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    Site Caretaker Dave A's Avatar
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    I suspect business is going to have to adapt some too. Another reason for the extended timeline.
    The trouble with opportunity is it normally comes dressed up as work.

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    Gold Member garthu's Avatar
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    I don't know about this one. A new act/bill always come with enough loopholes to hang several of innocents in time. Take the rental housing protection - as per usual the devious get away with everything. Every promise to correct it has come up with more challenges.

    I am sure most of us have a few suppliers in mind when it comes to these much needed changes
    Agreed, all of us will see the value in this. One company leapt to mind quickly.

    Producers, distributors or suppliers, will be liable for any damages in the form of death, injury, loss, or damage to property and economic loss, to the consumer or third party. This Act decriminalises certain conduct and subjects it to administrative sanctions, while also enables consumers to demand refund if the goods are of inferior quality.
    This really gives me the shivers. How well is it written? We looking at an "American style" lawsuite system here. Economic loss???? Sell a guy an ink cartridge, it fails at a crucial moment, he sues for loss of a contract lost due to the printer failer. Death injury loss, again, very general... I install an electric fence, the cat gets dead on it (sorry for gruesome) i get sued for family loss etc...

    Consumers may return the goods to the supplier, without penalty and at the supplier’s risk and expense
    Scary

    Consumers are now empowered to cancel contracts if not satisfied with the terms of contract
    Guys, don't know where to even start with this. YES i have had one i would have implemented here BUT we all use contracts. NOT SATISFIED WITH THE TERMS, this could really put every single contract in jeopardy. Electrical, building etc etc. Imagine your 100K pc upgrade contract cancelled halfway through as they decided the payment terms of 30 days is no longer acceptable and want 60 days. This is what it reads like to me. This could be a huge problem easily abused by the corporates (they are also consumers) or I install an electric fence, the guy doesn't like the colour!!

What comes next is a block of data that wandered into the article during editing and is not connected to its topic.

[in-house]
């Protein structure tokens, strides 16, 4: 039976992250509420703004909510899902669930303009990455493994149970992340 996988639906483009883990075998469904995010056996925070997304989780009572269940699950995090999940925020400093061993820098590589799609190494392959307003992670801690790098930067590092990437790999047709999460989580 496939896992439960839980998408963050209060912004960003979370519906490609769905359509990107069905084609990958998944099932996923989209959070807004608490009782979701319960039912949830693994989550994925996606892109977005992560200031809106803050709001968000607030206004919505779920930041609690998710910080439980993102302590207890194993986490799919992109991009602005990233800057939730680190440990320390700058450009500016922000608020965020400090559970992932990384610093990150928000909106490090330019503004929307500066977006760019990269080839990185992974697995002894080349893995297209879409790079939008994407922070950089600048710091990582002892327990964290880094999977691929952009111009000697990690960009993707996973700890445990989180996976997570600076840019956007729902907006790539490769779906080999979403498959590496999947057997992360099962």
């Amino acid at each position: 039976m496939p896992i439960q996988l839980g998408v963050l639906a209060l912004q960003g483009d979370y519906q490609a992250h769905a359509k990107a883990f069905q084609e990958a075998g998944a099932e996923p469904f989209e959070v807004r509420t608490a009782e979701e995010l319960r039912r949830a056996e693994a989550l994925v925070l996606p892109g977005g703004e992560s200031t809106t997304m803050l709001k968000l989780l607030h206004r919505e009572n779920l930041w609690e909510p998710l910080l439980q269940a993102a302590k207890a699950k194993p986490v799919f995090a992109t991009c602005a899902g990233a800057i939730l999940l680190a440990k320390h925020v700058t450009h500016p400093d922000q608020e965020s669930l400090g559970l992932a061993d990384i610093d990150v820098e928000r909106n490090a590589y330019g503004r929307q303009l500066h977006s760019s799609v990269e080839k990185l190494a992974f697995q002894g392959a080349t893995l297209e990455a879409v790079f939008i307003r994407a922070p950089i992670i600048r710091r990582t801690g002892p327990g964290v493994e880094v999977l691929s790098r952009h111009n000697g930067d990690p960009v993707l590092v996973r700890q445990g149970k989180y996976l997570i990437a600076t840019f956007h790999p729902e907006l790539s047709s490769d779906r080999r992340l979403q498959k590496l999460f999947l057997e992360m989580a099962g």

No doubt consumers need protection, cant deny, but Really all sounds very open ended.... Obviously don't have the detail, but experience tells me the loop holes for both sides will be there to be abused
    Garth

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    Site Caretaker Dave A's Avatar
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    The latest draft I could find on the DTI website is here.

    I don't know if this will be the final form, but reading it my first general concern is the legislation appears to continue the trend towards subjective terms such as "unfair" and "unconscionable."

    Something else that has caught my eye in news releases on the Bill is it is expected to provide the best consumer protection in the world. Now I'd like to point out two undesirable consequences of over-enthusiastic "consumer protection" that I'm aware of from elsewhere that relate to my original speciality, property inspections for the presence of wood-destroying organisms:
    • In the USA, these inspections exclude inspection of the roof void because of the nature and volume of claims experienced.
    • In Australia, no inspection will result in the issuing of a clearance certificate or any other indication that no problems were found. A recommendation to treat any pests that might be able to attack the building will be recommended every time - once again due to the nature and volume of claims experienced.

    I consider such situations to substantially impair the primary objective of the service, but they are the unintended consequences of legal precedent.

    In terms of the draft, the courts are burdened with the responsibility to build a volume of common law. Each precedent case is certainly going to have to be thoroughly explored before judgement is given to avoid such unintended consequences becoming part of the local legal landscape too.
    The trouble with opportunity is it normally comes dressed up as work.

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    I think the passing of the Bill will do a lot to protect consumers but will be quite a burden on businesses.

    I've set up a Compliance Advisory Services firm in the hope that I'll do a lot of Compliance risk management work on the Act.

    The potential market for this is substantial I think because of the wide array of industry sectors affected.